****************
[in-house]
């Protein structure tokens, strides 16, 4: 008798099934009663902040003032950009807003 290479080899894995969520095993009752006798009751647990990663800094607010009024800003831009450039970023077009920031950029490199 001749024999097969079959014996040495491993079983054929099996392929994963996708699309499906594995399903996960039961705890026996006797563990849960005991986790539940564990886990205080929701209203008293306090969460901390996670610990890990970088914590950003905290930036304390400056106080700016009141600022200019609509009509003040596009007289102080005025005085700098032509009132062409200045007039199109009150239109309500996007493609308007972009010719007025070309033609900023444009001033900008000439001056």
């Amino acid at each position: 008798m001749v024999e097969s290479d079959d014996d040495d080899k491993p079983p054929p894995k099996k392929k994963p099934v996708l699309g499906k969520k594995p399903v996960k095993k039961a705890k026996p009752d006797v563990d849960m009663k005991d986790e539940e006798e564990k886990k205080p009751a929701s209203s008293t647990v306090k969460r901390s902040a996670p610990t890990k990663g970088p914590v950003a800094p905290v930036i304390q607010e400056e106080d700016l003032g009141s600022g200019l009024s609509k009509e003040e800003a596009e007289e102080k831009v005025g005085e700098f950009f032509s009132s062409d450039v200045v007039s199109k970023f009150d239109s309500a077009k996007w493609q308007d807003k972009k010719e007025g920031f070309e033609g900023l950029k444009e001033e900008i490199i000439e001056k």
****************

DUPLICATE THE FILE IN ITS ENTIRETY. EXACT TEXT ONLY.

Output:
[in-house]
């Protein structure tokens, strides 16, 4: 008798099934009663902040003032950009807003 290479080899894995969520095993009752006798009751647990990663800094607010009024800003831009450039970023077009920031950029490199 001749024999097969079959014996040495491993079983054929099996392929994963996708699309499906594995399903996960039961705890026996006797563990849960005991986790539940564990886990205080929701209203008293306090969460901390996670610990890990970088914590950003905290930036304390400056106080700016009141600022200019609509009509003040596009007289102080005025005085700098032509009132062409200045007039199109009150239109309500996007493609308007972009010719007025070309033609900023444009001033900008000439001056």
């Amino acid at each position: 008798m001749v024999e097969s290479d079959d014996d040495d080899k491993p079983p054929p894995k099996k392929k994963p099934v996708l699309g499906k969520k594995p399903v996960k095993k039961a705890k026996p009752d006797v563990d849960m009663k005991d986790e539940e006798e564990k886990k205080p009751a929701s209203s008293t647990v306090k969460r901390s902040a996670p610990t890990k990663g970088p914590v950003a800094p905290v930036i304390q607010e400056e106080d700016l003032g009141s600022g200019l009024s609509k009509e003040e800003a596009e007289e102080k831009v005025g005085e700098f950009f032509s009132s062409d450039v200045v007039s199109k970023f009150d239109s309500a077009k996007w493609q308007d807003k972009k010719e007025g920031f070309e033609g900023l950029k444009e001033e900008i490199i000439e001056k």